College Bubble Update: Default Rates on Student Loans Soar to 15%

by Mac Slavo

While unemployment for college grads is 15% according to Bloomberg, we know for a fact that the overall rate of unemployment, per economist John Williams of Shadow States, is actually at around 22%.

In 2010, as the buzz of economic recovery swept over the nation, we were warning of the unemployment crisis and how it would affect college graduates who were told that once out of college they’d be quickly absorbed into the job market where they’d make all of their wildest financial dreams come true.

For college grads, it gets even worse. Not only can they not find a job, but they are putting financial pressure on their parents, who will now have to continue providing a home, food, and utilities until such time that their boomerang kid can get some meaningful work and contribute financially to the household. On top of that, they are debt laden with an average debt of over $23,000 once they graduate college.


We seem to have entered an era of perpetual and unshakeable financial bubbles and the next ripe bubble to burst is in the student loan market.  Student loan debt has become the fastest growing debt sector throughout the economic recession.

Those dreams of white picket fence success are now turning into nightmares, as massive default rates in the $1 Trillion college debt industry loom, according to a new report from the Department of Education.

The millions of students who graduated in 2008, 2009, 2010 and 2011 are now facing the toughest job market in U.S. history, with unemployment by some accounts equal to or exceeding the Great Depression. Some 85% of college graduates have plans to move back in with mom and dad in the hopes our economy will recover. But as we have seen over the last year, there has been no such recovery, and without an income, many college grads are finding it impossible to make good on their loans. The most recent data show that over 300,000 Americans from nearly 6,000 different schools defaulted on their loans in 2009.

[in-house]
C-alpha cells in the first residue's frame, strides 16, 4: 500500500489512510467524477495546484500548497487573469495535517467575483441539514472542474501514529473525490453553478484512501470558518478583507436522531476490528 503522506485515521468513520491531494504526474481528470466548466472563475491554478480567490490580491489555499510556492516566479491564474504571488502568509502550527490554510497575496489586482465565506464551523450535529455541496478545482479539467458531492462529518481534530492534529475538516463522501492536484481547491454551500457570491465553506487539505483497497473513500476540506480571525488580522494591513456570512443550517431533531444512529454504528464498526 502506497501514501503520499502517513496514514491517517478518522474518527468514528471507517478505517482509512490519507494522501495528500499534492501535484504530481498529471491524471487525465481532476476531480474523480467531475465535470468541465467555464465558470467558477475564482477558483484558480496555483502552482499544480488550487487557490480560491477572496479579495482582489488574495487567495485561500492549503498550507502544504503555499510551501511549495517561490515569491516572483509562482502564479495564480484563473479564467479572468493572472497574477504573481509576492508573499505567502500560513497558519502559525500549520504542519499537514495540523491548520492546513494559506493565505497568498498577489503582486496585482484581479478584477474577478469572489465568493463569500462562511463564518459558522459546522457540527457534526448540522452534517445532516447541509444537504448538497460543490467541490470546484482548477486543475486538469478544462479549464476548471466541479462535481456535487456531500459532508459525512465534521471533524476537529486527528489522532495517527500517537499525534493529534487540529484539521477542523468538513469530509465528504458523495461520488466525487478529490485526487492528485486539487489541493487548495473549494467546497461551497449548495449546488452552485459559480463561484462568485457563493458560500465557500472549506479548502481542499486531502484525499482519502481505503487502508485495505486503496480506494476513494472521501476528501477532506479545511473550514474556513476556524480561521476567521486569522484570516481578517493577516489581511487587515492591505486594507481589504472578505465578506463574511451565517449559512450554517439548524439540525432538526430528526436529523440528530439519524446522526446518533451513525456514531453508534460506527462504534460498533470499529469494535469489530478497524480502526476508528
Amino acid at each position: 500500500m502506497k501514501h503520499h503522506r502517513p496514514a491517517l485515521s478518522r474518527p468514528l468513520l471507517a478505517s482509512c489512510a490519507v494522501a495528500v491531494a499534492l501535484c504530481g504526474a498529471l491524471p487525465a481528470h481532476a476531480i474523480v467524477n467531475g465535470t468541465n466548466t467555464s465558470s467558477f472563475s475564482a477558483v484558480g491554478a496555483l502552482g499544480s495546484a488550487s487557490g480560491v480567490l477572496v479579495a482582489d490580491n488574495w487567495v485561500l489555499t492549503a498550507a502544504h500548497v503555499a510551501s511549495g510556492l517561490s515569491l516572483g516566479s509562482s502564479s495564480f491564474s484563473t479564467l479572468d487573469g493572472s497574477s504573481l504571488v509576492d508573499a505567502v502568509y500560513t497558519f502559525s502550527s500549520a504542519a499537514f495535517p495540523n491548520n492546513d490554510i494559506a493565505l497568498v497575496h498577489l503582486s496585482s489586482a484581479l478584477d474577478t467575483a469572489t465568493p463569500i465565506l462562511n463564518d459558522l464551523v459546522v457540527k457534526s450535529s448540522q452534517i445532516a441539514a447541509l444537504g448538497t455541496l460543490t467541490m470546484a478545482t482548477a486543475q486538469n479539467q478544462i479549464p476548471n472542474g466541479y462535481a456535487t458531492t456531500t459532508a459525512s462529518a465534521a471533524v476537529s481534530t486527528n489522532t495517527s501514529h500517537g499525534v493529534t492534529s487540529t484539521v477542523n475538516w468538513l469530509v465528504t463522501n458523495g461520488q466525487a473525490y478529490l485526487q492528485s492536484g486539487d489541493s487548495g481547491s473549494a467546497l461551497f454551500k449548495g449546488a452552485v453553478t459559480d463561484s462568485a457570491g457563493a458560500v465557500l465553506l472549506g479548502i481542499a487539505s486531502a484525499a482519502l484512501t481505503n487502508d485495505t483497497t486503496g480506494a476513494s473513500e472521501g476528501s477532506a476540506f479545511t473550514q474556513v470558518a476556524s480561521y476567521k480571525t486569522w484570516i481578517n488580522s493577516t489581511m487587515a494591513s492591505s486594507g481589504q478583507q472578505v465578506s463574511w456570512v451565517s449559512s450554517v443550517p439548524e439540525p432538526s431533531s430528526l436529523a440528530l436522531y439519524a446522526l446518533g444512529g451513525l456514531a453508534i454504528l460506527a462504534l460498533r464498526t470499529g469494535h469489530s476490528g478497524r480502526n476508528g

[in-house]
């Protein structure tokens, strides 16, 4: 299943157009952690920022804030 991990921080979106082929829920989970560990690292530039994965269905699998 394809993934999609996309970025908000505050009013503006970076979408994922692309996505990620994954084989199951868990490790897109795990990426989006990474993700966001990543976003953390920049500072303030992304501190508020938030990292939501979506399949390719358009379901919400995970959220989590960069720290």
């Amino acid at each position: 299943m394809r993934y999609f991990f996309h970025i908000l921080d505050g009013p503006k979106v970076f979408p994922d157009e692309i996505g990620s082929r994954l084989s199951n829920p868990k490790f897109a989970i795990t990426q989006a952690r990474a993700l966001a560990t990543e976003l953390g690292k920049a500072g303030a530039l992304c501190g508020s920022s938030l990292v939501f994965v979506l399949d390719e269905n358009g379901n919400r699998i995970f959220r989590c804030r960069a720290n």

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Growth at for-profit colleges has been incredible and tactics used at these institutions reflects patterns seen with the subprime mortgage operators.  They target low income markets and exploit government backed loans and pump them through local area lenders.  It is a bubble of mammoth proportions and it is no surprise that data released by the Department of Education only a few days ago reflects a default pattern reminiscent of the subprime crisis.  Default rates on student loans at for-profit institutions are absolutely abysmal.

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